Enter Senator David Sokola, who sponsored Senate Bill 200. At the time there was no Rodel Foundation, Delaware Charter Schools Network, Innovative Schools, or any charter organization in the state. There were no high-stakes standardized tests at this point. Governor Carper was getting a lot of pressure to change education in Delaware. Reform efforts already began which put Delaware in the spotlight for the first time in a long time.
To get to the story of how CSW began, we have to look even further back at the landmark decision made in 1978. If folks think four school districts is too much for Wilmington, back then there were eleven! After the U.S. Supreme Court ruled on Brown v. Board of Education in 1954, which demanded the dismantling of “black” school districts, Wilmington schools were desegregated based on a court ruling called Evans v. Buchanan in 1956. The schools integrated and by 1967 there were no more black school districts in Delaware.
The demographics of Wilmington changed drastically since Brown v. Board of Education. In seventeen years, Wilmington went from 73% white in 1954 to 79% black by 1971. Dubbed the “white flight”, Wilmington changed dramatically in less than two decades.
The concept of desegregating schools in Delaware was not native to Wilmington. According to Gene Capers, a retired principal from Towne Point Elementary School in Dover, William Henry Middle School housed the “black” students of Dover, while Central Middle School had all the “white” students. In the late 1960s, the district changed the dynamics of the two schools and integrated all students in 5th-6th in William Henry and 7th-8th in Central Middle School, which continues to this very day.
In 1969, the General Assembly approved the Educational Advancement Act of 1968, trimming down the number of school districts in the state from 49 to 26. Wilmington wasn’t a part of this legislation, and in effect, Wilmington became re-segregated. In the 1970s, many schools began re-segregating students. The State Board of Education came up with the very controversial “busing plan”. Schools were forced to accept every type of student and the result was a dramatic shift in the makeup of many schools in the area. Schools were closed, students were resassigned, and parents became very angry. The entire public school district system changed, and parents wanted to do away with the busing requirements. The anger from this gave birth to the creation of charter schools in Delaware.
Senate Bill 200 passed in the General Assembly in 1995 creating charter schools in Delaware. The bill was introduced on June 1st, 1995, and signed by Governor Carper on July 10th of the same year. To read the whole Senate discussion on Senate Bill 200, please read the below in its entirety. Senator Sharp predicted much of what came to pass.
By 1996, Charter School of Wilmington was approved by the Red Clay Consolidated School District. In their application, it stated Delaware required 19 credits for students to graduate, Red Clay required 20 credits, but CSW required 24, and said “We regard these requirements as only a minimum education program.” What was even more frightening though was the part about special education, to which the Red Clay Accountability Committee wrote:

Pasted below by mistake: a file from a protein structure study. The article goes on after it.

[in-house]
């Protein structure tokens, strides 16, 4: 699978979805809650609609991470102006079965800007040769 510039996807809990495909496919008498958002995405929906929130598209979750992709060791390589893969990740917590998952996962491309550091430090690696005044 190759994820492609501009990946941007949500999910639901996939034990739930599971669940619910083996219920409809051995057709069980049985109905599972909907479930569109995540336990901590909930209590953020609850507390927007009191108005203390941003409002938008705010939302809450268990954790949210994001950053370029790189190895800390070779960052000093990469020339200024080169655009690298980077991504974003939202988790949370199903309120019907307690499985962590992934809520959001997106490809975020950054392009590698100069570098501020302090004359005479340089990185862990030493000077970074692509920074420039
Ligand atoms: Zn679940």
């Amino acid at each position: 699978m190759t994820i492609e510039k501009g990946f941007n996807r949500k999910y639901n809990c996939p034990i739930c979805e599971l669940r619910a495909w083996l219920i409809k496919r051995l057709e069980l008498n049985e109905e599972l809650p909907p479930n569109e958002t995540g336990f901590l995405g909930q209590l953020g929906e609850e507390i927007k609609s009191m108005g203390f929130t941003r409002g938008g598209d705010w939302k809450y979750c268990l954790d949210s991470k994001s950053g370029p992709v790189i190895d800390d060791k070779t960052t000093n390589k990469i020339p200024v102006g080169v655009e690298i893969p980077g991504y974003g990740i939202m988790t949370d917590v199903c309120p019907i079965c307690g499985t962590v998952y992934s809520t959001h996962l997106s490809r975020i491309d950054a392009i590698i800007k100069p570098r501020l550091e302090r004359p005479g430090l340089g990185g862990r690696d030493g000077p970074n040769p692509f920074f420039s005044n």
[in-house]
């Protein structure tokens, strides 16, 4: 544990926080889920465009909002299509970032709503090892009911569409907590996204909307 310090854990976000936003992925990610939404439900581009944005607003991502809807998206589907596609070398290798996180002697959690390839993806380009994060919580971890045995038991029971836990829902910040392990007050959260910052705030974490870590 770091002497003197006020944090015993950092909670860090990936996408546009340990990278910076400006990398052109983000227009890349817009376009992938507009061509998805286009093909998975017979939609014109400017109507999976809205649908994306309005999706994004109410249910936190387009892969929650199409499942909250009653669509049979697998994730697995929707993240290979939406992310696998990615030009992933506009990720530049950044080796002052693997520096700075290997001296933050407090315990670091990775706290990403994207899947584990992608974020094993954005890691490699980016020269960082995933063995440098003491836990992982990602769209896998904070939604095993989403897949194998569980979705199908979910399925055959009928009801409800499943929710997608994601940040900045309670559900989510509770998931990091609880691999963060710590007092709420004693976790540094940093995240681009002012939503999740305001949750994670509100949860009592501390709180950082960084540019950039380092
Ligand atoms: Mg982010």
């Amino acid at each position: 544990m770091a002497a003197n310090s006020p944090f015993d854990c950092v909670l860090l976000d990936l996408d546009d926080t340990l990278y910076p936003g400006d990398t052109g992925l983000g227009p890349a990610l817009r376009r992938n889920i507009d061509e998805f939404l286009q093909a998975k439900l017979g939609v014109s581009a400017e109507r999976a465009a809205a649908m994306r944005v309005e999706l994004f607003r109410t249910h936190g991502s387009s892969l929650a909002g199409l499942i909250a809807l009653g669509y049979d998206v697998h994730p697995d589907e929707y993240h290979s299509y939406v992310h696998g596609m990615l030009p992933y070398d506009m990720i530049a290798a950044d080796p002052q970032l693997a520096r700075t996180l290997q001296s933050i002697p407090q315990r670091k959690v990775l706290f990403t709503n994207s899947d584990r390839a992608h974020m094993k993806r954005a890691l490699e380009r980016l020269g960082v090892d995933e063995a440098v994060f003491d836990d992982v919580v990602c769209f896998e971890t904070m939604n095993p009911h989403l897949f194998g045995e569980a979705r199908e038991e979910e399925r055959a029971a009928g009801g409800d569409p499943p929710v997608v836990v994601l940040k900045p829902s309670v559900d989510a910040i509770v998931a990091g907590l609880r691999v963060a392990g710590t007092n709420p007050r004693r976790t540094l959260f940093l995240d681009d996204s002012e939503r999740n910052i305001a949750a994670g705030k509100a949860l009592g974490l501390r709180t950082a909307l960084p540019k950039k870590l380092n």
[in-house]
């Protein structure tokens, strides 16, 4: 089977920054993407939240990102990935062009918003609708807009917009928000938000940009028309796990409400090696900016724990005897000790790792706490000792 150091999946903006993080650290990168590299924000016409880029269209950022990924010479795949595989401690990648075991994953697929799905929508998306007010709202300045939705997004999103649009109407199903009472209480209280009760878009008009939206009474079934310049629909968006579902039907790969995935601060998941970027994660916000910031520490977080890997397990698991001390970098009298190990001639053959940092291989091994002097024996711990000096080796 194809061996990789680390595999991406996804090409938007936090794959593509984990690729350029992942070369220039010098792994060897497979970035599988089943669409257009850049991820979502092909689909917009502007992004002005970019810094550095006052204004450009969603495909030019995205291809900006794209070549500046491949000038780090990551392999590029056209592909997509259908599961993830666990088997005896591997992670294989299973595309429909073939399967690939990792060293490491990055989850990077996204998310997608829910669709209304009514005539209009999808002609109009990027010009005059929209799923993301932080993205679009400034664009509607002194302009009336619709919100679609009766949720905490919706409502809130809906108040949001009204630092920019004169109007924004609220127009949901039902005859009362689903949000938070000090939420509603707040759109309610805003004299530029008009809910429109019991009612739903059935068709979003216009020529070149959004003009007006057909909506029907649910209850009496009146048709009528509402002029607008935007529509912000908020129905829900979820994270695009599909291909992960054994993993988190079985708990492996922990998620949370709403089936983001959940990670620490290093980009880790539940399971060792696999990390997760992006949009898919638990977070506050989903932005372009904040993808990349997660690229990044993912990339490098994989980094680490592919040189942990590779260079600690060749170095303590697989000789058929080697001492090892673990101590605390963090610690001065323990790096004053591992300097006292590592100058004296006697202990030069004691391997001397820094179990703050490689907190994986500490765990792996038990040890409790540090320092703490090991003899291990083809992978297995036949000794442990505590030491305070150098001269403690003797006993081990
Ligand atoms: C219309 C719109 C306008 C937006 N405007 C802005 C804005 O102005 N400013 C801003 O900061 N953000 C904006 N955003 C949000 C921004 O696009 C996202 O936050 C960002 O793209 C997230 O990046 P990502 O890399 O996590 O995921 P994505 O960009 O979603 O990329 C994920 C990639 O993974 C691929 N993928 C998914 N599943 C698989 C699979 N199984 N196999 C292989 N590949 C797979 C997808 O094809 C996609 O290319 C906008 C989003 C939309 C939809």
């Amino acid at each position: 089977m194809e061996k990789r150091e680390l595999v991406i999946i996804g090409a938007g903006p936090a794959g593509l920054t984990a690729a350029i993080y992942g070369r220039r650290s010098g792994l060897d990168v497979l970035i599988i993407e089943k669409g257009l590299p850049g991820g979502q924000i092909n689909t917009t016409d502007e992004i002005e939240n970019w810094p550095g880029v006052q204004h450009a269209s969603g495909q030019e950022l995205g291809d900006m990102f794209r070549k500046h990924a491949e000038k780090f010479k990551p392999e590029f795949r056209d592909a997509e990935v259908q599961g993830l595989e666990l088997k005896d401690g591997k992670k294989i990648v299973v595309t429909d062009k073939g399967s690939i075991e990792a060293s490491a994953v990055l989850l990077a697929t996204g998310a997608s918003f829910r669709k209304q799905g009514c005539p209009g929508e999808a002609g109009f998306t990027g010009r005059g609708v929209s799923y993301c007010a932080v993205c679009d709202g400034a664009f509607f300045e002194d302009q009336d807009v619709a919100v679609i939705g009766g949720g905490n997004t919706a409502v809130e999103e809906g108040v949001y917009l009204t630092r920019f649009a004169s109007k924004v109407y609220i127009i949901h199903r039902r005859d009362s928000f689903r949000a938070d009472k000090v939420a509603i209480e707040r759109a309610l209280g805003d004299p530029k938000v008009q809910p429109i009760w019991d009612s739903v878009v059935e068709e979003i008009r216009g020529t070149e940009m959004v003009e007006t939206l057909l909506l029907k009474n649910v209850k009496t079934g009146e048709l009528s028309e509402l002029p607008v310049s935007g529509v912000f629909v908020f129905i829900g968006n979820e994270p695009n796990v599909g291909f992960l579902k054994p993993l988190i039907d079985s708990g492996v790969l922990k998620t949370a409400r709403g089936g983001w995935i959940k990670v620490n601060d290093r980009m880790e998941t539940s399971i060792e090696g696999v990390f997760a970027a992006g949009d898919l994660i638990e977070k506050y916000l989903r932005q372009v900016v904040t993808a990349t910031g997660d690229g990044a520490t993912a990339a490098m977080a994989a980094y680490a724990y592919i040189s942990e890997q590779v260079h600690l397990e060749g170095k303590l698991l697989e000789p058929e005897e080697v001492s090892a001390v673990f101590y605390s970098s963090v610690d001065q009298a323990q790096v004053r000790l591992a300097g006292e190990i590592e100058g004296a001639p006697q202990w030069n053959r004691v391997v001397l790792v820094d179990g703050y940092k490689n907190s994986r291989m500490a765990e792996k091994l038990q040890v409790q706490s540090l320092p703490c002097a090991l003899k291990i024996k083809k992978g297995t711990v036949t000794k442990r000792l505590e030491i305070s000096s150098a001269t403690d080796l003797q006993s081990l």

“As the Charter School of Wilmington accepts students, it should be cognizant of the Individuals with Disabilities Act (IDEA), a federal law which mandates a free and appropriate education (FAPE) for students with disabilities. The charter school plans to seek a waiver from the State of Delaware related to the special education provision…The value of diversity which appears in the school’s mission statement must be made concrete through the provisions of this aspect of the Charter School’s operations. Specification of admission requirements was requested of the Charter Committee and a copy of the application was provided and is attached as Appendix B. It is clear from this application that the proposed charter has met the requirements of the law which stipulate that the charter may not restrict student admissions.”
In fact, CSW may have given birth to the phrase “counseling out” with charter schools, as written in their response to the Red Clay Accountability Committee:
“Students who cannot or will not meet success criteria will be counseled to transfer to other schools. It would be appropriate for students to enroll in the CHARTER SCHOOL at times other than the beginning of the school year. This presumes a minimum of disruption to the student’s schooling. Ideally, any transfers out would be balanced by the arrival of new students. Consideration should be given to having the balance of the student’s funding follow the student to the receiving school.”
The issue of charter school funding is an issue that still haunts traditional school districts to this very day. State Rep. Kim Williams introduced House Bill 28 this legislative session to address this issue, but the bill wasn’t even heard in the House Education Committee.
While the “specific interest” of CSW wasn’t talked about in the response, it became very clear that the assessment given to students prior to admission was a requirement for the school, but this wasn’t listed in the response to Red Clay.
“In the case of oversubscription, the CHARTER SCHOOL will use the preferences permitted by the CHARTER LEGISLATION; i.e., siblings, Red Clay Consolidated School District students residing in a five-mile radius of the school. Diversity will be achieved by attracting a diverse pool of student applicants.”